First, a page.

Investigators determined they were walking on Prospect Street when they encountered the suspect. He was described as a white male who was "walking in the area," police said before Eaton's arrest.

“Without saying a word, the suspect fired at least four shots from a handgun and is believed to have fled on foot,” police said in a news release.

Around 18:30 p.m., police found two people injured at the scene. The third victim was found nearby. All three men were taken to the University of Vermont Medical Center, police said.

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Before coming to the United States for college, the three men attended Ramallah Friends School together, a private, nonprofit school in the Israeli-occupied West Bank.

Avartani was wounded in the spine, but his condition is stable. His mother, Elizabeth Price, is trying to leave Ramallah and travel to the United States to see her son. Avartani is immobilized as doctors work to increase blood flow to his spine.

In a statement, the victims' families said they were "extremely concerned for the safety and well-being of the children."

“No family should ever have to endure this pain and agony. Our children are dedicated students who deserve to be able to focus on their studies and building their futures,” the families said in a joint statement.

“We will not feel comfortable until the shooter is brought to justice,” the families said in a statement. “We must ensure that our children are protected and this heinous crime does not happen again.”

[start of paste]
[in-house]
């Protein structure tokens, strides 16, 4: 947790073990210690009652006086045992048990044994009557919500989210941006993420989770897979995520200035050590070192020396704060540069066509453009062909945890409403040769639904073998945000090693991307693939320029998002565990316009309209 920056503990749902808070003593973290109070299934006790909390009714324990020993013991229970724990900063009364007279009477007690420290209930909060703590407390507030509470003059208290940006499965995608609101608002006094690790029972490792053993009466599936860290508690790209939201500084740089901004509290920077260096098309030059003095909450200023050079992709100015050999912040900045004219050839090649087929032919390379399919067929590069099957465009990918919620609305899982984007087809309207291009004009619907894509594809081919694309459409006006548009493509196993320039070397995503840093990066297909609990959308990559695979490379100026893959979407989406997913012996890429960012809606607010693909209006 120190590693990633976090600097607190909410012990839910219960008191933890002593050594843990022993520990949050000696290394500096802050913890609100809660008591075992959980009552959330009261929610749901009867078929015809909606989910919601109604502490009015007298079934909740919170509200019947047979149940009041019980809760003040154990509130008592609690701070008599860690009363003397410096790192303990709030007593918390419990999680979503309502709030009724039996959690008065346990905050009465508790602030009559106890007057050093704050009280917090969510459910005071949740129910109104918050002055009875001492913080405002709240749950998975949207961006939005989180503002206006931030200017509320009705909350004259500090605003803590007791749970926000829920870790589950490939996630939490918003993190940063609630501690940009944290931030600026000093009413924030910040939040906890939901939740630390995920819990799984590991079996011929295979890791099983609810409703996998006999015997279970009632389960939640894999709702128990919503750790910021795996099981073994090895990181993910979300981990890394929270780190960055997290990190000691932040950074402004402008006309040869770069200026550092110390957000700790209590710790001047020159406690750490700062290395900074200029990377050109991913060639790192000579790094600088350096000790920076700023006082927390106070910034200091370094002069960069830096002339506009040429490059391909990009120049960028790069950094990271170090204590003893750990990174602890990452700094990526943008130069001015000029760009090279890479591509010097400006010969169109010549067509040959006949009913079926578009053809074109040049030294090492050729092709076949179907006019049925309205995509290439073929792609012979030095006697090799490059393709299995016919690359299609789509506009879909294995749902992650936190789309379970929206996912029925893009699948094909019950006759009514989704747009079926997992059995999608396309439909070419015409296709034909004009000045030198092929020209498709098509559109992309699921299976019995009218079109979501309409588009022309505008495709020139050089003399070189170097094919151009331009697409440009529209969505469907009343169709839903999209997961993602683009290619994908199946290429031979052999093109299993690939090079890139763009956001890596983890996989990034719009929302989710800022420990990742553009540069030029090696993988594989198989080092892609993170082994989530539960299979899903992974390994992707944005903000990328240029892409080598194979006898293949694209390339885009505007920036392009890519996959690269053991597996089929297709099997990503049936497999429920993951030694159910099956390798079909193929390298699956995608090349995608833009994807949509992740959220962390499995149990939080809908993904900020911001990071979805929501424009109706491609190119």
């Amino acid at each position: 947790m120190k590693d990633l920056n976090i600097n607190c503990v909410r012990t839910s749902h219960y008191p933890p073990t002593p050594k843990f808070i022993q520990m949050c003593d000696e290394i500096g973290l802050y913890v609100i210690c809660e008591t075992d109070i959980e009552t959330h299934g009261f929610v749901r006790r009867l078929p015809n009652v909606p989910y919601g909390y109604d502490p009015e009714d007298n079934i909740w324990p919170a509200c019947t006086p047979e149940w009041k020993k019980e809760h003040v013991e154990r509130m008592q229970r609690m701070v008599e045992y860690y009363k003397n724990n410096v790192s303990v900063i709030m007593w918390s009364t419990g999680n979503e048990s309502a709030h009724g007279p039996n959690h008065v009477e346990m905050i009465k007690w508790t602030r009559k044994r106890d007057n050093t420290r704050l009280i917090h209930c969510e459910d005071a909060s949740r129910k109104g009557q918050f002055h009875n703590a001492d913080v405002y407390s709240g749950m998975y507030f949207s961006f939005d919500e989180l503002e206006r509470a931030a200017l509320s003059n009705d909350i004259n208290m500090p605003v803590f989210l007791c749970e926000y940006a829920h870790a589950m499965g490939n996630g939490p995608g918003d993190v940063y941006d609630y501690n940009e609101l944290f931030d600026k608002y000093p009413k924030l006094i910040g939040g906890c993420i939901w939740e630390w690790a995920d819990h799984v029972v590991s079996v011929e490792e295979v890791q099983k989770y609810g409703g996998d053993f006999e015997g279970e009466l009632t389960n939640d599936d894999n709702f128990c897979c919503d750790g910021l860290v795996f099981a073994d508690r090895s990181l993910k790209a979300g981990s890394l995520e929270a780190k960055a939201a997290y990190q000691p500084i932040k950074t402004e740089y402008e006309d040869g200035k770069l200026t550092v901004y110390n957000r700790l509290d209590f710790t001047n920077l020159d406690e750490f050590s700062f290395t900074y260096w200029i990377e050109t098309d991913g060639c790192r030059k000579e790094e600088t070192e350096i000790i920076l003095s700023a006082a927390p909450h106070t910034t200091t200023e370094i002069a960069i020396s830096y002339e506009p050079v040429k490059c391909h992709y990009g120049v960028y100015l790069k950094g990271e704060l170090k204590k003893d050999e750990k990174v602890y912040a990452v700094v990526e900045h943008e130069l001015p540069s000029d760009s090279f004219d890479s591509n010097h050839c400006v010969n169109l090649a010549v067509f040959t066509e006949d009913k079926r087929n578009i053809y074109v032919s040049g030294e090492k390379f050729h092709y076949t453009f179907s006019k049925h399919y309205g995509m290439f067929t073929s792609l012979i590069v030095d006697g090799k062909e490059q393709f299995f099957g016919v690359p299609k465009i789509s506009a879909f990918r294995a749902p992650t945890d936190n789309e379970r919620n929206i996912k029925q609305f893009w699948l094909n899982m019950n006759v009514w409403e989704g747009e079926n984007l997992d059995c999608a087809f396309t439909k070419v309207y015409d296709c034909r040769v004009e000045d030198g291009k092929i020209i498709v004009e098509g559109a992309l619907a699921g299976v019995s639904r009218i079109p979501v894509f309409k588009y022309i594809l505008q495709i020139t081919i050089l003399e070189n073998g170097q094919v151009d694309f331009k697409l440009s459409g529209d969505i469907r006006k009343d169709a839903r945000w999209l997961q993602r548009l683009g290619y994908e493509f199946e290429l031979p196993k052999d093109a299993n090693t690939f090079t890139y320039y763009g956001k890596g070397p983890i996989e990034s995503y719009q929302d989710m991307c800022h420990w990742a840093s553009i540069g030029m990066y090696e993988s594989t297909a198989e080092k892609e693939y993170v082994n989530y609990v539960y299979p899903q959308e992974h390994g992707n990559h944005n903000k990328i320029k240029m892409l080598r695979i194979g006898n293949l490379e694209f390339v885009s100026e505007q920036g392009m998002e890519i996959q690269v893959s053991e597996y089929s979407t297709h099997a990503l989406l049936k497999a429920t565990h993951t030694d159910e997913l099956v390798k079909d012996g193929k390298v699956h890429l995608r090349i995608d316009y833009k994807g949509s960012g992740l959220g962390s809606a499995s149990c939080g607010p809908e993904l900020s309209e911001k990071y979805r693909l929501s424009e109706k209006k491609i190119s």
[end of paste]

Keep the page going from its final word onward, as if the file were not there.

Concerns about the war between Israel and Hamas

In their calls for justice, the victims' families and civil rights groups confirmed that the shootings occurred amid near-constant anxiety among some Muslim and Arab communities in the United States. They report fearing for their safety since the outbreak of war in the Middle East.

The Council on American-Islamic Relations, a Muslim civil rights group, said the attack came "as Muslims, Arabs and Palestinians across the country report a surge in anti-Muslim and anti-Arab hatred following escalating violence in Palestine and Israel."

Earlier this month, CAIR said it had seen a more than 200 percent increase (compared to the same period last year) in incidents involving anti-Arab and anti-Muslim bias.

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The president of Brown University, where Awartani attends, acknowledged that many on campus are expressing "deep concern and fear about rising tensions and violence locally and globally."

“I know this heinous and despicable act of violence—the latest evidence of the anti-Arab and anti-Palestinian discrimination and hatred growing across the country and the world—will leave many in our community deeply shaken,” Brown President Christina Paxson said.

“We know this will heighten concerns about the personal safety of Palestinian and Arab members of our community,” she added.